Why I Quit Drinking

James Titchener / @mistertitchener

It was a scorching afternoon in Austin when I walked over to a seedy liquor store by my apartment and asked for two of those travel sized shots reserved for airplanes and alcoholics. Jim Beam Bourbon. I only needed one, but there was a $5 minimum for cards. When I got home I poured the two shots into a coffee mug and nearly yakked as I took a healthy swallow. I'm not a whisky guy, but this wasn't a drink I was looking to enjoy. I picked this drink to help me remember the sauce for what it was—foul tasting poison that hadn't served me one damn bit.

I started drinking during the summer before entering college and was hooked immediately. I was anxious as all hell and alcohol gave me a break from my racing mind. In some ways, I felt more myself when I drank. Or at least more of what I imagined myself to be. Funny, relaxed, confident, and not so goddamn scared all the time. I rarely felt comfortable in social situations, and alcohol loosened me up. Plus everybody drinks in college, right?

Drinking was my foot in the door. I would damn near introduce myself as a functioning alcoholic as if it were a badge of honor. I said this despite full-well knowing I had actual alcoholics in my family. I never thought I had a problem though. My mom was another story. When she got drunk she got mean. And when she wasn't throwing hands or whatever she could grab a hold of, she was sobbing like there was literally no tomorrow. But me? I was a happy drunk. A fun drunk. How could that be a problem?

Aside from the hangovers and the occasional secondhand story of how I puked on some dude's brand new baby blue suit, I couldn't come up with a reason of why I'd quit. What the hell would I do with my friends if I didn't drink? I can barely talk to girls after a few beers, I'm sure as shit not getting anywhere sober.

It wasn't until I started meditating that I began to reconsider things. I realized that there was another way to shut off my monkey mind. In time, I learned to notice thoughts and let them be. I learned to not be so quick to attach to thoughts and follow them blindly. I learned to simply rest in awareness and rest as awareness. Where I'd previously took to booze to turn my awareness off, I'd begun to learn to embrace my experience—discomfort and all.

The more I practiced, the more I wondered if alcohol had a place in my life any more. Getting drunk seemed opposed to all the hours I was putting in on the meditation cushion. It felt like I was busting my on a five-mile run in the morning but throwing away all that work by downing a Big Mac and Coke at night.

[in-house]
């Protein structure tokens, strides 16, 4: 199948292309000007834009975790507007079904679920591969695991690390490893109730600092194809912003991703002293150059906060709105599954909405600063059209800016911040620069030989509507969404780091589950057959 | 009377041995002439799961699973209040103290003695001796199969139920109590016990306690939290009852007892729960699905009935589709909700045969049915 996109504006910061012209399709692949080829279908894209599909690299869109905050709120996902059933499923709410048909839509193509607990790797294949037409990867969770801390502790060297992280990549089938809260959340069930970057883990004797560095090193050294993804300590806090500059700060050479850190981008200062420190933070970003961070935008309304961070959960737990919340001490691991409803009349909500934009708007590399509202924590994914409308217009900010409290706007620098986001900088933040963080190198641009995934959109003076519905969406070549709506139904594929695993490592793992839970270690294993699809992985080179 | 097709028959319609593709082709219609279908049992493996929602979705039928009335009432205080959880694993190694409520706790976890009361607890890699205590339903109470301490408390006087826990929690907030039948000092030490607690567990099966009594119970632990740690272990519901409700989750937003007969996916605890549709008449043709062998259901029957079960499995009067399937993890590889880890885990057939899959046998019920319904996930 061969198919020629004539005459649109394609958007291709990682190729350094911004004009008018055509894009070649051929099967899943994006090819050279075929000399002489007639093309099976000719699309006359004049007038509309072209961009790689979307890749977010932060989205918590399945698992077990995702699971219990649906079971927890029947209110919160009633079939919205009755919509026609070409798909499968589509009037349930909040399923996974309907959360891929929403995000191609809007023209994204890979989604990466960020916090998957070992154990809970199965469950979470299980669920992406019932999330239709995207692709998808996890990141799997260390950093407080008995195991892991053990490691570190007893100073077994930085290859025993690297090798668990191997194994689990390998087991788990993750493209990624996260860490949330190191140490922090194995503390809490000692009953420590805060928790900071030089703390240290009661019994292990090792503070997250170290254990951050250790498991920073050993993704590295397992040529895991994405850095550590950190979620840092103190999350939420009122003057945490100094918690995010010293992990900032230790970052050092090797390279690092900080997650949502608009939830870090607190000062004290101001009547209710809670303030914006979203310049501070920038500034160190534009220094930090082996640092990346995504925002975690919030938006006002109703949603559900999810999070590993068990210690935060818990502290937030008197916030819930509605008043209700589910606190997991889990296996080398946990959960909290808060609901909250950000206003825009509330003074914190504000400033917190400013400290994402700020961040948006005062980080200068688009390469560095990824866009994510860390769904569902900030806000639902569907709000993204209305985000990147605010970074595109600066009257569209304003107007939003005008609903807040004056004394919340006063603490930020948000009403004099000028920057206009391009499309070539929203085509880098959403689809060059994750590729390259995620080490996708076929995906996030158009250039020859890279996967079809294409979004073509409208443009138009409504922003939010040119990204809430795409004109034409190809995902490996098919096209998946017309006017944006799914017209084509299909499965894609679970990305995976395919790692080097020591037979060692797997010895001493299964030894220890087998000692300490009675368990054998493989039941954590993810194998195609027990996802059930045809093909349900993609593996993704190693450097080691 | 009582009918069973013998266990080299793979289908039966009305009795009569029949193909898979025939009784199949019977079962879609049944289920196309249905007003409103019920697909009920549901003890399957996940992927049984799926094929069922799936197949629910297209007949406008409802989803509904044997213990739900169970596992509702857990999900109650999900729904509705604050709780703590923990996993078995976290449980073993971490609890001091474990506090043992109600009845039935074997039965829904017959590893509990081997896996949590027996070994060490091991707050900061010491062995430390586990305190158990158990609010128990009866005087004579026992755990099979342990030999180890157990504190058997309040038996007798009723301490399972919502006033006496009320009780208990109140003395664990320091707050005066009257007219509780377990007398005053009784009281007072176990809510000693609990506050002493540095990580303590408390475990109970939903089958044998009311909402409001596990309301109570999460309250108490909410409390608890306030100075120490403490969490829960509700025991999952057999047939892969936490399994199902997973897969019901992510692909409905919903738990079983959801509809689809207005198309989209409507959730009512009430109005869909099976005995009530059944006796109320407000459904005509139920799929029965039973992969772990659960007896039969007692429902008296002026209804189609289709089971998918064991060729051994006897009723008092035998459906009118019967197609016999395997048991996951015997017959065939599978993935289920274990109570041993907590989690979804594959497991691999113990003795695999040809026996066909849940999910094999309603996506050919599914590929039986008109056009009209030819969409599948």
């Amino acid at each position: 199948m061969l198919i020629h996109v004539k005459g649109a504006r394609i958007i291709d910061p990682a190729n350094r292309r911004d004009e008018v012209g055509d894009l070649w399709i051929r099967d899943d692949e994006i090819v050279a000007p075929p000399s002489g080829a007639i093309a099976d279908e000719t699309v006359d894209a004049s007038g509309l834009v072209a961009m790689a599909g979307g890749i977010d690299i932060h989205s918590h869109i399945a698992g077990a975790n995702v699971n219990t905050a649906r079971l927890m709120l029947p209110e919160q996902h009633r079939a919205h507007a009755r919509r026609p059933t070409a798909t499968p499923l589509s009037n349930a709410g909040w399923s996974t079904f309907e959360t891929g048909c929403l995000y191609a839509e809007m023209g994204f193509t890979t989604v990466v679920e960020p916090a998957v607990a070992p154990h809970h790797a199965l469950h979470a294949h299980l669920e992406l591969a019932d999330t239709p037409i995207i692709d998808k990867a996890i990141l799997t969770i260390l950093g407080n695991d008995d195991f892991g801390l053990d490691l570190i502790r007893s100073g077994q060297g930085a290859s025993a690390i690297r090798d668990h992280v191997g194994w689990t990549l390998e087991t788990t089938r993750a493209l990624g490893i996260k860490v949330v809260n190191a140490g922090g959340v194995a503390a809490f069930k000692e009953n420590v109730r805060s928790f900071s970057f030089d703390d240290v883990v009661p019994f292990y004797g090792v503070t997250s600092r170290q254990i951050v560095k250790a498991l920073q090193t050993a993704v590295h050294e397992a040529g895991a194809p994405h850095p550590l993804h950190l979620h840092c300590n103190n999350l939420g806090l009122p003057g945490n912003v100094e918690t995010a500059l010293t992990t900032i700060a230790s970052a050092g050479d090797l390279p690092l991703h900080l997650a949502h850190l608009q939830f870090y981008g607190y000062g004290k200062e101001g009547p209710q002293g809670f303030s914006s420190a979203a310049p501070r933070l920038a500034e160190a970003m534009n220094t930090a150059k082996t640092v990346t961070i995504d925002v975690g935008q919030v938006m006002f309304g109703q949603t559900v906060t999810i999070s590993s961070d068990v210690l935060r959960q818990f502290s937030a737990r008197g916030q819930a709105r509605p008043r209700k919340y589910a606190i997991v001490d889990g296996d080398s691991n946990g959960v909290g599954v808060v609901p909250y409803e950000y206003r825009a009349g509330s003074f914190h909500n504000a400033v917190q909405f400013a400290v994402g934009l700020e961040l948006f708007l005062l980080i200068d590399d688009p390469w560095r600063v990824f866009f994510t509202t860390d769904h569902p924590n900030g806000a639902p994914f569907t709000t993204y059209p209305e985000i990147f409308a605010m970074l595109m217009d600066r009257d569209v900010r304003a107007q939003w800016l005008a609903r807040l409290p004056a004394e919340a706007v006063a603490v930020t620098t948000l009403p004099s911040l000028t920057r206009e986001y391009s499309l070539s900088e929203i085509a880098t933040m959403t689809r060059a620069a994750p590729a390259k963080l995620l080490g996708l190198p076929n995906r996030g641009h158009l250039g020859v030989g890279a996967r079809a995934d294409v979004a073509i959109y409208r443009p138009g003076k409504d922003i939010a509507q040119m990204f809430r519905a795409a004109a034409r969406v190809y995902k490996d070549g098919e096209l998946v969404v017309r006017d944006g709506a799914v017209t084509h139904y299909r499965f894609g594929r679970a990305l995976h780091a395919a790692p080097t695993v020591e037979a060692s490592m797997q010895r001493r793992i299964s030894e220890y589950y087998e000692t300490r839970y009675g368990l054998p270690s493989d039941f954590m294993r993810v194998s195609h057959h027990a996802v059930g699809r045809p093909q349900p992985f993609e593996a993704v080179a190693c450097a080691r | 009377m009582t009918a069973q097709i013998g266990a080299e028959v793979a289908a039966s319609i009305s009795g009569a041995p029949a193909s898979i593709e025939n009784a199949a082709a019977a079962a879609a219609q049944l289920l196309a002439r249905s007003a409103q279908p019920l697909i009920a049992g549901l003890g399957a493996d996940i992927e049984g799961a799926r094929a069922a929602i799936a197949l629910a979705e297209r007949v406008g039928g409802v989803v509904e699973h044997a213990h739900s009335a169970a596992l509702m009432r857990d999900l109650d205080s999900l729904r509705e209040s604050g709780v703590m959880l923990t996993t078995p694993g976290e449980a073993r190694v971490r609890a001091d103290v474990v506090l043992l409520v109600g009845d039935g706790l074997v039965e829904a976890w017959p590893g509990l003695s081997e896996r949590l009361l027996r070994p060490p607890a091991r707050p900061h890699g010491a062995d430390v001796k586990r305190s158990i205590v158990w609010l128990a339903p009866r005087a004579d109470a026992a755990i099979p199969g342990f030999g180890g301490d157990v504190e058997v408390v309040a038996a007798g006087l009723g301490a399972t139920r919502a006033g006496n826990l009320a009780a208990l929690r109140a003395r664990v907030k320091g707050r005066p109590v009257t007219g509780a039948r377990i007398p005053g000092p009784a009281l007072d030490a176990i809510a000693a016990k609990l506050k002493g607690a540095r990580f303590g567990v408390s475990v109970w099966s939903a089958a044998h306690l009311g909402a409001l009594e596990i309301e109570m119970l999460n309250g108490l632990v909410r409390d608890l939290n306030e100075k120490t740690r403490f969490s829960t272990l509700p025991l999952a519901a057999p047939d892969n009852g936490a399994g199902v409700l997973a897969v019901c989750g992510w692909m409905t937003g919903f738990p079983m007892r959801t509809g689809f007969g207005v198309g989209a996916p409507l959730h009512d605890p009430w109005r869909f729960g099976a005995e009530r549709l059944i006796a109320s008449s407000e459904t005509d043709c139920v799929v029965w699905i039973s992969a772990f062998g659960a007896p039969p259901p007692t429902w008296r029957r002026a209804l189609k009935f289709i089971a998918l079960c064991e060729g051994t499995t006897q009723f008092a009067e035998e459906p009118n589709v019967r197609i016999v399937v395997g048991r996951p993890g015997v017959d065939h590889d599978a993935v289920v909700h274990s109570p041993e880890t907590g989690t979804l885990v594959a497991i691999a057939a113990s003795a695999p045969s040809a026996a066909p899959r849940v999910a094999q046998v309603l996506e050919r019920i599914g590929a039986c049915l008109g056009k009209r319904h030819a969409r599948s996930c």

I wanted to embrace awareness, not push it away. I wanted to work through my anxiety and discomfort in social situations instead of using liquid courage as a bandaid. Actually, what am I saying... I didn't want these things at all. Anxiety sucks. Embracing awareness meant looking myself in the mirror, and that mug looking back at me. I didn't want to work through these problems. I still don't. But I knew it would make me a better person, and I had a feeling that in time I'd find peace in awareness that I'd never find at the bottom of a bottle.

It's been about 8 months since that last double shot of Jim Beam. I can't say that I really miss drinking. Social gatherings felt a bit awkward at first, but like anything I got used to it. Frankly, I think I'm better company when I'm sober. I'm more present, and drunk people make for easy crowds. I've made a lot of positive changes since quitting the sauce. I can't directly attribute those changes to not drinking, but habits are definitely easier to keep when you're not willingly impairing your mind.

My brother asked me a while ago, "If you could remove alcohol from the world completely, would you?" I think I would. I'm all for freedom, but in this hypothetical, alcohol wouldn't be an option that we're free to choose. Removing alcohol from the equation would save millions of lives, prevent a ton of needless suffering, and make us much healthier on the whole. I don't know that we should ban it now that it's here, but if it were a new drug that arrived on the market today, I doubt we would accept the costs as willingly as we do now. For me at least, the pros and cons scale is way the fuck out of balance.

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